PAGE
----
Despite media reports that the most recent economic recovery has been largely driven by job growth in low-paying positions, a new report from the Georgetown Center for Workforce and Education finds that it is actually high-paying jobs that are leading this growth, and nearly all of them are going to individuals with at least a college degree. According to Good Jobs Are Back: College Graduates Are First in Line, during the economic recovery from 2010 to 2014, good jobs – those that pay more than $53,000 annually and are more likely to be full-time and offer benefits – represented 44 percent of all job gains, or 2.9 million jobs. Low-wage jobs paying $32,000 or less accounted for just 27 percent (1.8 million) of the jobs added in the recovery, while middle-wage jobs represented 29 percent (1.9 million jobs). Using a methodology that segments populations of workers by occupations rather than industries, the authors are able to compare individuals with similar sets of skills and who earn similar wages against each other, providing a more accurate picture of the economic recovery.
Of the 2.9 million good jobs added during the recovery, 2.8 million (97 percent) went to those with at least a bachelor degree. While 152,000 workers with some college or an associate degree filled the remaining spots, workers with a high school diploma or less lost 39,000 good jobs since the beginning of the recovery. Less educated workers lost jobs at every wage tier during the recovery, including 280,000 middle-wage jobs and 159,000 low-wage jobs.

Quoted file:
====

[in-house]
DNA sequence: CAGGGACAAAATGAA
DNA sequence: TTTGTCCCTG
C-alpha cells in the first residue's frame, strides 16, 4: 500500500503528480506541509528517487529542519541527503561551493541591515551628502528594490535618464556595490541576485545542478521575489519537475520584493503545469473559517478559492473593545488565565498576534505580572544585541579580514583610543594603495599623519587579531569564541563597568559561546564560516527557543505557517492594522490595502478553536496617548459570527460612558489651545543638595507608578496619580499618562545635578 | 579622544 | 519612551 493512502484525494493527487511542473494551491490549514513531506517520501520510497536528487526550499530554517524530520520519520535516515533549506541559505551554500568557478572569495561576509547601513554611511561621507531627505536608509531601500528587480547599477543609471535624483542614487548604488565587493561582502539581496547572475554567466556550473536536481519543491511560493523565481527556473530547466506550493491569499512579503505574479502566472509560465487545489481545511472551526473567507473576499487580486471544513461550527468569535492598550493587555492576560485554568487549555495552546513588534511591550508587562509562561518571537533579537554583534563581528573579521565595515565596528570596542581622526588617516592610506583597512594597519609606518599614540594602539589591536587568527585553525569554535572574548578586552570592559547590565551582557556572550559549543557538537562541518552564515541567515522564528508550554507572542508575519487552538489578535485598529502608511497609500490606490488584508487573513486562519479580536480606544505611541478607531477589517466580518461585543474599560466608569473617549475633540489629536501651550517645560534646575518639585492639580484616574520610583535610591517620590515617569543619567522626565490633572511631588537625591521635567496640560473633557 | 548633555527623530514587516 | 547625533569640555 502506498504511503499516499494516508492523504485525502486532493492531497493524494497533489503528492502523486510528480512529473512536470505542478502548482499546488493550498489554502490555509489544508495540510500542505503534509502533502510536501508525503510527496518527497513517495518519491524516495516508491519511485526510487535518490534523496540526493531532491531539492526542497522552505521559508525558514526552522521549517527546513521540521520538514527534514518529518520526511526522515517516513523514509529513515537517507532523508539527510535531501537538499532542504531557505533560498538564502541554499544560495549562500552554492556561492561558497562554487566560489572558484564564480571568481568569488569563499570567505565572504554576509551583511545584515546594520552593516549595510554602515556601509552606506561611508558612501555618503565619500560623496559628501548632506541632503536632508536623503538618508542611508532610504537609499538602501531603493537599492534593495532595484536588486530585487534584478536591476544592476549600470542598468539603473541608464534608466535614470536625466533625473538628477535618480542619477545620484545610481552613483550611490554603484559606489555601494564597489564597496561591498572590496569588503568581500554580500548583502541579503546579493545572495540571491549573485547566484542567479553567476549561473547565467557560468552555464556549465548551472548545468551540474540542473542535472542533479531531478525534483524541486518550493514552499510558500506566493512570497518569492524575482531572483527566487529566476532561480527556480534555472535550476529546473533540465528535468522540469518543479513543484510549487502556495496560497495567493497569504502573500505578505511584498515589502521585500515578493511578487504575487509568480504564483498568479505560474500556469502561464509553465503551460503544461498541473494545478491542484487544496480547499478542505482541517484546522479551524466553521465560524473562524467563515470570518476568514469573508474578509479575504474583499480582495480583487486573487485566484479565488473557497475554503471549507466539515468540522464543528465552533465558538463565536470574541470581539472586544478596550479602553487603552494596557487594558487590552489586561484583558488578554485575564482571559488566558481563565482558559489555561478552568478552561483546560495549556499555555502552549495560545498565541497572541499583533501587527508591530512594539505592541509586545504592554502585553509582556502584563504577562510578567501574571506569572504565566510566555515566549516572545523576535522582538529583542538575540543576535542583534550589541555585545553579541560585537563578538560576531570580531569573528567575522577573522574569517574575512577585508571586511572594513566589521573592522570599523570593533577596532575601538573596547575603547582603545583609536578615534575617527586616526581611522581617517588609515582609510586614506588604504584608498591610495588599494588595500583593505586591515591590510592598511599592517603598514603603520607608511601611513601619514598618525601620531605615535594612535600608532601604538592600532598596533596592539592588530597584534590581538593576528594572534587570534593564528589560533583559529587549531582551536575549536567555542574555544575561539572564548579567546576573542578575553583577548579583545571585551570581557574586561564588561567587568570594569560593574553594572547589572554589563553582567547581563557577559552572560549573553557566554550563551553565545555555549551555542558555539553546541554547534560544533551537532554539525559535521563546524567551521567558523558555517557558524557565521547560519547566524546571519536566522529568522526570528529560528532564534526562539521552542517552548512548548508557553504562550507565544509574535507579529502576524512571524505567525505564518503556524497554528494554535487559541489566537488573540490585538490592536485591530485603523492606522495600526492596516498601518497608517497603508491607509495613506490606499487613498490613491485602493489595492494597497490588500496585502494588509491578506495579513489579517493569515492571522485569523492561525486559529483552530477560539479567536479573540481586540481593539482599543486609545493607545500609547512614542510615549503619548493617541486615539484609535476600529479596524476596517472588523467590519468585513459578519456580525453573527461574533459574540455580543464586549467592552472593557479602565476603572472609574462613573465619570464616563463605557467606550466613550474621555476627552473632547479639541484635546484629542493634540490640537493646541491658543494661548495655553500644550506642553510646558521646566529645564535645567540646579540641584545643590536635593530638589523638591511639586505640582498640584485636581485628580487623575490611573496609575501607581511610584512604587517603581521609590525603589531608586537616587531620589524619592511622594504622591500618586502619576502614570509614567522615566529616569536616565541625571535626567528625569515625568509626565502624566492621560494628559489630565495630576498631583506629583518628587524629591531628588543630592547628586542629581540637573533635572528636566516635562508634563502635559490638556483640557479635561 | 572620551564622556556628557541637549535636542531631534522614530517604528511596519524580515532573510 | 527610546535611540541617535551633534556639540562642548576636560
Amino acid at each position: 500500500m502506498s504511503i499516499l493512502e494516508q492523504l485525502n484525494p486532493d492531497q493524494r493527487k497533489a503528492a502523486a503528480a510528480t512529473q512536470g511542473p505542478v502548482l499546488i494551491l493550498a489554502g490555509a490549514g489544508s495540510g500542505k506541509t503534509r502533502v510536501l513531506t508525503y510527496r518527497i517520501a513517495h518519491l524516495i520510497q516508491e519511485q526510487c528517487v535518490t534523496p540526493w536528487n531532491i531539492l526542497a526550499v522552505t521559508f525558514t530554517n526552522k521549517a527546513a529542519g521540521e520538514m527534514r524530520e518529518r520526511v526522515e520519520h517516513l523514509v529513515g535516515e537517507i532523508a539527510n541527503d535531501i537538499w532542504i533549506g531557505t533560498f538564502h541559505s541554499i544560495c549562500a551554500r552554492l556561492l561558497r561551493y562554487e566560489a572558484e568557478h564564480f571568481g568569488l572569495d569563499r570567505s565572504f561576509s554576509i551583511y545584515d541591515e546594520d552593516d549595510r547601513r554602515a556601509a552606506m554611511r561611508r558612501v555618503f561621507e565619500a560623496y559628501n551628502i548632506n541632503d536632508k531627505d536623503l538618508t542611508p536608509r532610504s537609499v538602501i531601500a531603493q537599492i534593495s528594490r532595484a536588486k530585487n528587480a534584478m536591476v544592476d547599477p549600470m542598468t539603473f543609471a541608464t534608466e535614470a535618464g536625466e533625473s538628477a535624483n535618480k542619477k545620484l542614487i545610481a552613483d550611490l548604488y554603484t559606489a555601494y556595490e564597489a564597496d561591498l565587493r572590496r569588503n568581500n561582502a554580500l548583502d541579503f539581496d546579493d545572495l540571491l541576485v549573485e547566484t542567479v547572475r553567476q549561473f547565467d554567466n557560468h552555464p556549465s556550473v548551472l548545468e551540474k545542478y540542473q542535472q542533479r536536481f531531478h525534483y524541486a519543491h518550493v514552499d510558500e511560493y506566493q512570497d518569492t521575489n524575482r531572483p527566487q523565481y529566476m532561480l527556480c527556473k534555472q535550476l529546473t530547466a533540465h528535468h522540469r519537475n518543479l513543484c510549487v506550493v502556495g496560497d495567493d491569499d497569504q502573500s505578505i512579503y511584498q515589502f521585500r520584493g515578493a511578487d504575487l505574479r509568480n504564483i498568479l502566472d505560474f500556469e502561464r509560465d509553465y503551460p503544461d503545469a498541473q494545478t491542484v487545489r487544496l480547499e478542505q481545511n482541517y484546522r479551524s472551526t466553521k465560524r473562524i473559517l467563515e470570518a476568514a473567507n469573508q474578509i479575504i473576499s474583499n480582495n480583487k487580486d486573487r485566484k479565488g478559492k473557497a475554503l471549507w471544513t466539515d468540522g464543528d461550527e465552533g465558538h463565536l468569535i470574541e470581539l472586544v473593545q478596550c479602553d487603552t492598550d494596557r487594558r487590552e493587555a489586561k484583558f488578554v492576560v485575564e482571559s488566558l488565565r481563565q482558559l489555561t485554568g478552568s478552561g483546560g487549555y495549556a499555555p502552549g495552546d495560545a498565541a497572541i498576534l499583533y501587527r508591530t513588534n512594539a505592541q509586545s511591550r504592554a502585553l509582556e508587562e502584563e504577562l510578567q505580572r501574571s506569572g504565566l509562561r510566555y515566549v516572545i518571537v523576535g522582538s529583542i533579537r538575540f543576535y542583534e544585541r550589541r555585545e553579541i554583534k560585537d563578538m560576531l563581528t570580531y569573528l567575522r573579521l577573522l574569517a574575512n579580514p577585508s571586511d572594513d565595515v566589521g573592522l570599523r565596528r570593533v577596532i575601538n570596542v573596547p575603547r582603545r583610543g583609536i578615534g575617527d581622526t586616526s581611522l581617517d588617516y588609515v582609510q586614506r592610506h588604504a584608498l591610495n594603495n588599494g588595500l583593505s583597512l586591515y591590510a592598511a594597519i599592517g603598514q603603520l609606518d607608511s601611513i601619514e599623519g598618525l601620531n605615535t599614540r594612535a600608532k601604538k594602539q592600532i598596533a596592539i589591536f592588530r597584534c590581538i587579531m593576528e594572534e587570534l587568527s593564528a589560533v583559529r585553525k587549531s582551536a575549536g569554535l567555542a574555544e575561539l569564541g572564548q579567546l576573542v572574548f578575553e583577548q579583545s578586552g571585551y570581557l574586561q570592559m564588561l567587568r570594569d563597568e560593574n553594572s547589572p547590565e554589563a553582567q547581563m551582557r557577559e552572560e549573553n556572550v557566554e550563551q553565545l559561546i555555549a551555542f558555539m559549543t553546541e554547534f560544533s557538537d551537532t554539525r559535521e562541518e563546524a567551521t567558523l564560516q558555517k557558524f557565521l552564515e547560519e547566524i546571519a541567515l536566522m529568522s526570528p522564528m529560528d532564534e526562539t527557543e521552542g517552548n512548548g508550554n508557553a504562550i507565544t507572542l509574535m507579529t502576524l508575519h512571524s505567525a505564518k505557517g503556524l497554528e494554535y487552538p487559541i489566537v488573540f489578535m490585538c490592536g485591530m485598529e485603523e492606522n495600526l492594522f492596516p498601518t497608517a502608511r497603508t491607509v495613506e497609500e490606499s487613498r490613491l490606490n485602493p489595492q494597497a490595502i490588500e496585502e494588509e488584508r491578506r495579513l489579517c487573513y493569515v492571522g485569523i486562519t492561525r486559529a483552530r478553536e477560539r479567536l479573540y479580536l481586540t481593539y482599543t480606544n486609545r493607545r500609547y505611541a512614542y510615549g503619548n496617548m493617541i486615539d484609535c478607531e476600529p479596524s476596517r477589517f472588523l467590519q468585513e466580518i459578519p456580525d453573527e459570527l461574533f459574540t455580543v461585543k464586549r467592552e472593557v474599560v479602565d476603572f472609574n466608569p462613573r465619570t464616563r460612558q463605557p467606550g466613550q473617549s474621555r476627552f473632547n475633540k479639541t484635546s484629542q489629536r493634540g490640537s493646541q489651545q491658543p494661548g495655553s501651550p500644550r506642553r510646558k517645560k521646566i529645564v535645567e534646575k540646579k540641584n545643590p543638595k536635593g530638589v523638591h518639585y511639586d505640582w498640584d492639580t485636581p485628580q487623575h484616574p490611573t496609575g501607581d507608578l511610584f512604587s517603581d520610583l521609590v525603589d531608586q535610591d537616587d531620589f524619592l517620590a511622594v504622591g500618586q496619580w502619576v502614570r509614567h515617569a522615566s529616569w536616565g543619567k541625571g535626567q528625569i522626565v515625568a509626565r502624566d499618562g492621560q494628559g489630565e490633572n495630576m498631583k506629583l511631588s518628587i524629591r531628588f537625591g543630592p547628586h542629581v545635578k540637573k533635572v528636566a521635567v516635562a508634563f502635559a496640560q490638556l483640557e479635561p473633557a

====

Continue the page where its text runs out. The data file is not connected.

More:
More than three-in-five good jobs created during the economic recovery were managerial and professional office jobs, though STEM occupations, healthcare professionals and technical occupations were also major areas of growth. Of jobs that were lost after the recession, more than 70,000 were blue collar and more than 180,000 were in education professions. Although the report finds that low-wage jobs have fully recovered, they are doing so at a slower rate, less likely to be full-time, and less likely to offer benefits than good-jobs. Medium-wage jobs, however, in which traditionally blue-collar occupations allowed for less-educated individuals to earn higher-wages, have largely been replaced by low-wage work.
Ultimately, these findings suggest the importance of educational attainment in the post-recession job market. As higher-wage jobs increasingly go towards individuals with higher skills, the gaps between those that completed college and those who did not will continue to widen. Although increased educational attainment is unlikely to completely fix inequality, it is shown to increase average earnings and the likelihood of being employed. Furthermore, as the report shows, it is becoming necessary to procure a good job.